So that sparked a scenario where I think packs of Stag could really come in handy. A time when the Near Dreaming is in constant warfare. So the fae are fighting themselves, and there's lot of warbands and banditry as a result. The fae who are normally keeping...
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    Last edited by Black Fox; 07-03-2020, 04:46 AM.

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  • A Lunatic is a Garou who represses the Change. They resist their primal urging and don't transform, but at the cost of becoming mentally ill from repressing the beast inside them. Some times this can result in them snapping and killing people. Much of the first edition supplement Valkenburg Foundation is about them and takes place in an institute where they can be treated. It is possible to help Lunatics realize what they are and help them transform and accept that they are Garou. But others never get better and remain trapped in one form, though it may be possible for them to adjust in staying...
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  • The WoD games took a wrong turn somewhere in the mid to late nineties when they adopted a kind of modern day multiculturalism approach to the supernatural. Wraiths all of a sudden used different mechanics (as opposed to in-character different interpretations of existing mechanics) if they came from Africa or elsewhere. Instead of using one baseline, that could have different interpretations, for all the kinds of "invisible people" every culture around the world had, we now had entirely different types of creatures depending on whether they were based on legends in Europe, North America,...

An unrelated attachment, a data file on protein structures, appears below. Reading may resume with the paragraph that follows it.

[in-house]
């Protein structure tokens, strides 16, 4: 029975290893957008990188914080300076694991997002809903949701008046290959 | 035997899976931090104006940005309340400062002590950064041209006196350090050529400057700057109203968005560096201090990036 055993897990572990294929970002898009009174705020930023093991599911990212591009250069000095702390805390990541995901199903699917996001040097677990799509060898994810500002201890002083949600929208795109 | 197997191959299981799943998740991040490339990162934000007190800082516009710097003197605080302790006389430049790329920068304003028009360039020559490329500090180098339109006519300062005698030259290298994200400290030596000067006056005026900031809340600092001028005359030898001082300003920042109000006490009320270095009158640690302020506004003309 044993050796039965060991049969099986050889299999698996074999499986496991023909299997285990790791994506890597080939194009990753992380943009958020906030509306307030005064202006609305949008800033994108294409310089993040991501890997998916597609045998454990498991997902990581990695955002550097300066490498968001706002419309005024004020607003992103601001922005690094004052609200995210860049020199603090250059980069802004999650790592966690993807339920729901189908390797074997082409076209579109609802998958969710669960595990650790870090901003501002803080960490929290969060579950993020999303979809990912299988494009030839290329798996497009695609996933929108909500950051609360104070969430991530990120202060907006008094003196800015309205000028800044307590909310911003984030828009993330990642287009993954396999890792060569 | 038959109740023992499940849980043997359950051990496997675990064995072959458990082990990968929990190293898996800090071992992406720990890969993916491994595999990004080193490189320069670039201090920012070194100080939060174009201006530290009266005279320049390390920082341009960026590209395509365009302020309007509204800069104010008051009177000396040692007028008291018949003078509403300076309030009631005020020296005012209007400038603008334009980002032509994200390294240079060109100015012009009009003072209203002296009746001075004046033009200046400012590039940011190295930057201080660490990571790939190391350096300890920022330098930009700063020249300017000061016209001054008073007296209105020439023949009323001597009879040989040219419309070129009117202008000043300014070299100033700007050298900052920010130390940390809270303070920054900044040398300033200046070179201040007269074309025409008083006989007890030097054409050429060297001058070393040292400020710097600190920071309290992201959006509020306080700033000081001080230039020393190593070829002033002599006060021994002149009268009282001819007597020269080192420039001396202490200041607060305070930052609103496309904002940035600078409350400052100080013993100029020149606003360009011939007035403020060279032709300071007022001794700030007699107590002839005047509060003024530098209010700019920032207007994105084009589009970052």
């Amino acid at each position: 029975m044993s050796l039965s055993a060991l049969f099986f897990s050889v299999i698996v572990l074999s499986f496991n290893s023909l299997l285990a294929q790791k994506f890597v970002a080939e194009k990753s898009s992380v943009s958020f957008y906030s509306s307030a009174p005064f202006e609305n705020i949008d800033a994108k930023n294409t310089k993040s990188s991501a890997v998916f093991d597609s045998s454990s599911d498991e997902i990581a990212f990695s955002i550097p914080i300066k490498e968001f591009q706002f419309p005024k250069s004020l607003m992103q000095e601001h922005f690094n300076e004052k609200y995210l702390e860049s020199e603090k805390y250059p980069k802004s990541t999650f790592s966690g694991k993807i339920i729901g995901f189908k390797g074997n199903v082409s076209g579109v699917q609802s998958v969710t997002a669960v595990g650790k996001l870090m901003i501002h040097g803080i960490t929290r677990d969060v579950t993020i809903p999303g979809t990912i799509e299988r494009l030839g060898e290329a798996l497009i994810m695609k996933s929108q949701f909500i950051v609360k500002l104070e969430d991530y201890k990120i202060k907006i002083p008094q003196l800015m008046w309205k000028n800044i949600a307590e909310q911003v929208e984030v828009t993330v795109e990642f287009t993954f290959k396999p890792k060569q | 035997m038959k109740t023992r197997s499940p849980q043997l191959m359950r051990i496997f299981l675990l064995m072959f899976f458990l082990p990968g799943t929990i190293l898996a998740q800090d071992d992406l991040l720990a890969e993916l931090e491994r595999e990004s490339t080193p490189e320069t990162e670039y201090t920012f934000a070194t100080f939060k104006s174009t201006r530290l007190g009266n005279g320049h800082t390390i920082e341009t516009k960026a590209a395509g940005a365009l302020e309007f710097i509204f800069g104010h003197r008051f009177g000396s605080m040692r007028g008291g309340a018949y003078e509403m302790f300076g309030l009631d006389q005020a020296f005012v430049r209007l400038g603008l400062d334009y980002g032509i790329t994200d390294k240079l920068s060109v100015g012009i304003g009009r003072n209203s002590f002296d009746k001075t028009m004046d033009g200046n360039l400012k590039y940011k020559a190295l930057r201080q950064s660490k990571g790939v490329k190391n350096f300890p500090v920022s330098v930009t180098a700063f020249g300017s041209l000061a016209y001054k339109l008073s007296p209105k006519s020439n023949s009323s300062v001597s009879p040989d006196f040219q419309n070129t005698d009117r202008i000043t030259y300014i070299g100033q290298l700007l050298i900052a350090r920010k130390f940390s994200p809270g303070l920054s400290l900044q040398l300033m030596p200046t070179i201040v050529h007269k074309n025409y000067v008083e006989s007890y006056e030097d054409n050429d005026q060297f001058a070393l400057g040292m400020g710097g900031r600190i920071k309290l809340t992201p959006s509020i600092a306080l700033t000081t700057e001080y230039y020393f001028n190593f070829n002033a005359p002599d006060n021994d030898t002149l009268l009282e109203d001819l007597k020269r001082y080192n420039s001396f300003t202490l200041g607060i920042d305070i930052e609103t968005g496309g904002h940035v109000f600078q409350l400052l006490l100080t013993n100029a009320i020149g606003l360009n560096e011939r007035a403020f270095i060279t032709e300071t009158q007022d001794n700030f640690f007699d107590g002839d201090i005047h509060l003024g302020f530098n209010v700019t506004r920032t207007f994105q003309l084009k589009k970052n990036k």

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  • I like the Thrall of the Wyrm as a potential risk that will somehow taint the Garou. That discourages having too much Rage, or at least not balancing it out with sufficient Willpower.

    However, I share some of the other posters' queasiness at how it is written in the game. Every player will have their own comfort level with the subject matter. For some, it is just best to fade to black and state something generic like "you've done something abominable" and move on. Others like to delight in excess. Not every horror fan likes movies like Texas Chainsaw Massacre or the...
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  • As others have commented, actual werewolf folklore isn't based on curse or infections. Instead, werewolves are petty magicians who have been given some kind of magical device (usually from the Devil) to turn into a wolf so they can prey on the livestock of their neighbors and torment their fellow man. The curse/infection angle comes almost entirely from 20th century movies inspired by the werewolf legends.

    However, simply replace "folklore and beliefs" with "pop culture" and your statement holds up well. I think some of the criticizing commenters should keep...
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  • I think you brought up a good point, but most of these already have answers. Or in cases where there's not, it's much easier to explain.